Ward 5 Coun. Corey Gardi and his Ward 2 counterpart Luke Dufour want the city to consider joining a $10-billion class-action lawsuit against 40 manufacturers and distributors of pharmaceutical opioids.
The councillors say Sault Ste. Marie and other Canadian municipalities have been forced to spend many millions of dollars for police, ambulance and fire service calls to opioid overdoses, resulting in deaths and increased homelessness.
"For years, drug companies that manufactured prescription opioids participated in an extensive marketing campaign to expand the market for opioids and their own market share," Christian and Dufour charge in a resolution to be presented to City Council on Monday.
Pharmaceutical manufacturers and distributors have made billions from the opioid trade and should help pay for the resulting crisis, the resolution says.
"Sault Ste. Marie has seen a rise in the toll taken on its citizens, including a significant rise in opioid-related deaths," the councillors say.
They're asking the city to consider joining a class action filed last year by Calgary-based Guardian Law Group LLP, with assistance from Napoli Shkolnik PLLC, a New York-based law firm that won a $260-million settlement in 2019 with three opioid distributors and one manufacturer on behalf of an Ohio county.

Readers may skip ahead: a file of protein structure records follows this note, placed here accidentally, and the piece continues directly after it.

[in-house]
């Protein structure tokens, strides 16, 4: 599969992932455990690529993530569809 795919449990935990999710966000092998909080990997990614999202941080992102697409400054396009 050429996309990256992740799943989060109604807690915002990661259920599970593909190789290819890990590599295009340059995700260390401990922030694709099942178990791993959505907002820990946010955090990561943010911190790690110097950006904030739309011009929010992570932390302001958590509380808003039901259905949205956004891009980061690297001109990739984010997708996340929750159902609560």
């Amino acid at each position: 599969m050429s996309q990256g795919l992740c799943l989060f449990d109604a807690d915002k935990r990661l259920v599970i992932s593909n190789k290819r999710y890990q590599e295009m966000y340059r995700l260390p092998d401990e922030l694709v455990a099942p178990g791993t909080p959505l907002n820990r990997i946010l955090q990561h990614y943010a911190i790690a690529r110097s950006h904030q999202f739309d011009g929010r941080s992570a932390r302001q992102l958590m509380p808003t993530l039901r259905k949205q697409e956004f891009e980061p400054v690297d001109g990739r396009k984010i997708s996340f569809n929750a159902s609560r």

The City of Grande Prairie signed on in 2020 as the Alberta representative plaintiff.
"Participating in this class action lawsuit is a logical continuation in our community’s response to the opioid crisis,” Mayor Bill Given said as the action was filed.
“Each one of us in Grande Prairie has been impacted in some form by the opioid crisis, and we can recognize the very real human cost the issue has. It also has a very real financial toll in the form of increased costs for local governments in areas ranging from policing and emergency response services, to social programs needed to address treatment and prevention and even into less expected operational areas such as parks and transit operations."
“This lawsuit allows us to take action on behalf of all municipalities and hold these companies, and not local taxpayers, responsible for the costs incurred in our community due to the opioid crisis. We look forward to other Canadian communities joining this suit,” Mayor Given said.
Last fall, Brantford, Ont. agreed to be a second, Ontario-based representative plaintiff in the legal action.
The City of Sault Ste. Marie would not need to take any steps to become involved until a representative case is determined and the class action is certified, probably two or three years from now.
At that point, all municipalities would be given an opportunity to opt out of the lawsuit if they felt they had been disproportionately affected by the opioid crisis.
If Sault Ste. Marie didn't opt out, it would automatically be included in the action and would receive a share of any settlement proceeds.
Class actions rarely go to trial.
They are usually settled after certification.
Monday's City Council meeting will be livestreamed on SooToday starting at 4:30 p.m.